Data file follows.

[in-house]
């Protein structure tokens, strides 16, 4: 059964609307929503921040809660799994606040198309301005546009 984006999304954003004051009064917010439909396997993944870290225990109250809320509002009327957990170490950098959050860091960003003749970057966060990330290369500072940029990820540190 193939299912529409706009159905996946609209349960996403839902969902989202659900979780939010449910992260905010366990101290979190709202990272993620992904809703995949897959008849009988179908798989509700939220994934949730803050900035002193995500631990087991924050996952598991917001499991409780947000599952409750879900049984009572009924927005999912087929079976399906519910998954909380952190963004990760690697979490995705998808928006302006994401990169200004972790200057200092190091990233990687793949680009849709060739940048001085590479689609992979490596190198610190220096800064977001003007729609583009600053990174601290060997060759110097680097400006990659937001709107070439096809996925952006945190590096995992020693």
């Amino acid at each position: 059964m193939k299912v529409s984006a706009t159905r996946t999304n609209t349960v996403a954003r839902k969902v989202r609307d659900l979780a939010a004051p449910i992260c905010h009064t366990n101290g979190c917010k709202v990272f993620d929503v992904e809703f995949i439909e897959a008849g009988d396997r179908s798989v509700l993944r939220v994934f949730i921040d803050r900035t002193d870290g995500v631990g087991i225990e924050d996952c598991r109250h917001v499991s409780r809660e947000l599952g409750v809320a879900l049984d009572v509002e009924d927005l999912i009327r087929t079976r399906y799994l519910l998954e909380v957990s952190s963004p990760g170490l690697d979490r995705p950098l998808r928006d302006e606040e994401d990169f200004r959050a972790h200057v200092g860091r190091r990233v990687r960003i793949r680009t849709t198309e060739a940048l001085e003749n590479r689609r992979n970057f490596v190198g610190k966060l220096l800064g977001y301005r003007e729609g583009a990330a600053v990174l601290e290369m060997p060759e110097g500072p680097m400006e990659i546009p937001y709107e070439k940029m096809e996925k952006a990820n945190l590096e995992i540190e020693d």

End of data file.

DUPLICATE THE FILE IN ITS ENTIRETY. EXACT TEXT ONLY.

[in-house]
């Protein structure tokens, strides 16, 4: 059964609307929503921040809660799994606040198309301005546009 984006999304954003004051009064917010439909396997993944870290225990109250809320509002009327957990170490950098959050860091960003003749970057966060990330290369500072940029990820540190 193939299912529409706009159905996946609209349960996403839902969902989202659900979780939010449910992260905010366990101290979190709202990272993620992904809703995949897959008849009988179908798989509700939220994934949730803050900035002193995500631990087991924050996952598991917001499991409780947000599952409750879900049984009572009924927005999912087929079976399906519910998954909380952190963004990760690697979490995705998808928006302006994401990169200004972790200057200092190091990233990687793949680009849709060739940048001085590479689609992979490596190198610190220096800064977001003007729609583009600053990174601290060997060759110097680097400006990659937001709107070439096809996925952006945190590096995992020693």
């Amino acid at each position: 059964m193939k299912v529409s984006a706009t159905r996946t999304n609209t349960v996403a954003r839902k969902v989202r609307d659900l979780a939010a004051p449910i992260c905010h009064t366990n101290g979190c917010k709202v990272f993620d929503v992904e809703f995949i439909e897959a008849g009988d396997r179908s798989v509700l993944r939220v994934f949730i921040d803050r900035t002193d870290g995500v631990g087991i225990e924050d996952c598991r109250h917001v499991s409780r809660e947000l599952g409750v809320a879900l049984d009572v509002e009924d927005l999912i009327r087929t079976r399906y799994l519910l998954e909380v957990s952190s963004p990760g170490l690697d979490r995705p950098l998808r928006d302006e606040e994401d990169f200004r959050a972790h200057v200092g860091r190091r990233v990687r960003i793949r680009t849709t198309e060739a940048l001085e003749n590479r689609r992979n970057f490596v190198g610190k966060l220096l800064g977001y301005r003007e729609g583009a990330a600053v990174l601290e290369m060997p060759e110097g500072p680097m400006e990659i546009p937001y709107e070439k940029m096809e996925k952006a990820n945190l590096e995992i540190e020693d």